Last month I wrote about a citizenship ceremony I attended.  Each of the 700 people who became citizens that day has her own story.  Many came to the U.S. seeking refuge from persecution, war-torn homelands or poverty.  Others came to reunite with family members who had settled here.  Some came as skilled professionals bringing expertise valuable to business.

Whatever their reasons for immigrating, the road to citizenship is not an easy one, even for those whose lives in their home countries were relatively comfortable. 

Garrison Keillor put it well:

To give up your country is the hardest thing a person can do: to leave the old familiar places and ship out over the edge of the world to America and learn everything over again different than you learned as a child, learn the new language that you will never be so smart or funny in as in your true language. It takes years to start to feel semi-normal.

As a follow up to my post about the ceremony, I decided to interview my friend, Alicia, to learn more about her story and what becoming a U.S. citizen means to her.  It’s a human story more than a political one, about how life can take you in unexpected directions.  Here’s one person’s immigration story: 

Alicia lived in Veracruz, Mexico for 52 years before coming to Minnesota in June 2004 to help her adult daughter who lives here take care of her new baby.  She did not expect to stay.  She planned to return to Veracruz at the end of the summer to resume her job running a small business which designs, makes and sells costumes and dance outfits.  She was divorced but has siblings, her elderly mother and many close friends living in her hometown.

Things did not turn out as planned.  While still on a valid visa, she stayed on because her daughter needed her more than the business did at that point.  After some time, Alicia’s daughter encouraged her to get out and meet people and eventually Alicia met a Minnesotan named Tom. Tom seemed like a great guy and they had a good time together.  Knowing that Alicia’s visa would be expiring soon and afraid that without a commitment he would lose her, he proposed after they had dated a couple of months.  Several months later they married.  They traveled to Mexico, Alicia introduced Tom to her family and all seemed good.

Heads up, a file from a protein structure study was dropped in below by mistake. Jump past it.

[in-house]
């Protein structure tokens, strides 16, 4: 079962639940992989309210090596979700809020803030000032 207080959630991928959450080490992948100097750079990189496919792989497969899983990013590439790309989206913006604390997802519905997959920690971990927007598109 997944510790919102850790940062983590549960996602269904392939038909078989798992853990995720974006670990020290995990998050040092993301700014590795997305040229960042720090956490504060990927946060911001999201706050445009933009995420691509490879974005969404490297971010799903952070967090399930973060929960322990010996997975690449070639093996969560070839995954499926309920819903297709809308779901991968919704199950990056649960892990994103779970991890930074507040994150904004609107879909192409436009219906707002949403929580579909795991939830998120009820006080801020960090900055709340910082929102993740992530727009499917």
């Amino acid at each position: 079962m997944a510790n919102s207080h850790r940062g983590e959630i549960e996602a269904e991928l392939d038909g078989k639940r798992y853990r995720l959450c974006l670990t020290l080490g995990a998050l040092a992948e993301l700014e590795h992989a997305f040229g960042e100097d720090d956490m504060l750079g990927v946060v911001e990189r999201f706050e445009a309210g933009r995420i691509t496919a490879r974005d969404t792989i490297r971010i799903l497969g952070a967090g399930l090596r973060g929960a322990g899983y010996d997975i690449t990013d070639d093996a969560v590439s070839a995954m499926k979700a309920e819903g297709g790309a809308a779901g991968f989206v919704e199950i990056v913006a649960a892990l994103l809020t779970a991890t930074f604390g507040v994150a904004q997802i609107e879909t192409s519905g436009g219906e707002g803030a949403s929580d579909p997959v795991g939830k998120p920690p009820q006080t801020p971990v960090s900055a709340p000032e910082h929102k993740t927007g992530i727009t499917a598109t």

As the wife of a U.S. citizen, Alicia obtained a conditional green card and was therefore authorized to work.  She got a job at a health care clinic and worked her way up from filing to becoming a certified coder (for which she had to take classes on medical terminology and the arcane area of insurance reimbursement codes).  Although her English is good, she continued to work on expanding her vocabulary, improving her pronunciation and making sense of our pesky prepositions.  In addition to mastering the new language, she had to adjust to a different way of life; she found Minnesotans cold and wondered whether she had done something to irritate people (in time of course she realized it was just that Scandinavian and German reserve).  It wasn’t easy to make new friends.

Unfortunately, the marriage with Tom did not last.  It was a painful period for Alicia. A green card based on marriage is conditional until the couple is married for two years.  Alicia and Tom divorced after a year and a half.  However, Alicia was able to prove that her marriage was genuine and she received an unconditional green card.  

After having been a permanent resident (i.e. green card holder) for five years, Alicia could apply for citizenship. In many ways her heart and soul are still in Mexico but life’s journey had taken her to Minnesota.   Her life and her home were here now.   Life here offered opportunities she had worked hard to make the most of.  She had a good job, had become a life coach, went to the yoga studio almost daily.  She had overcome obstacles –and came out the other end feeling like she had achieved something important.  Alicia described her feelings as pride, gratitude, joy and hope upon reaching this milestone.  

Felicidades y Happy 4th of July (un poco tarde)!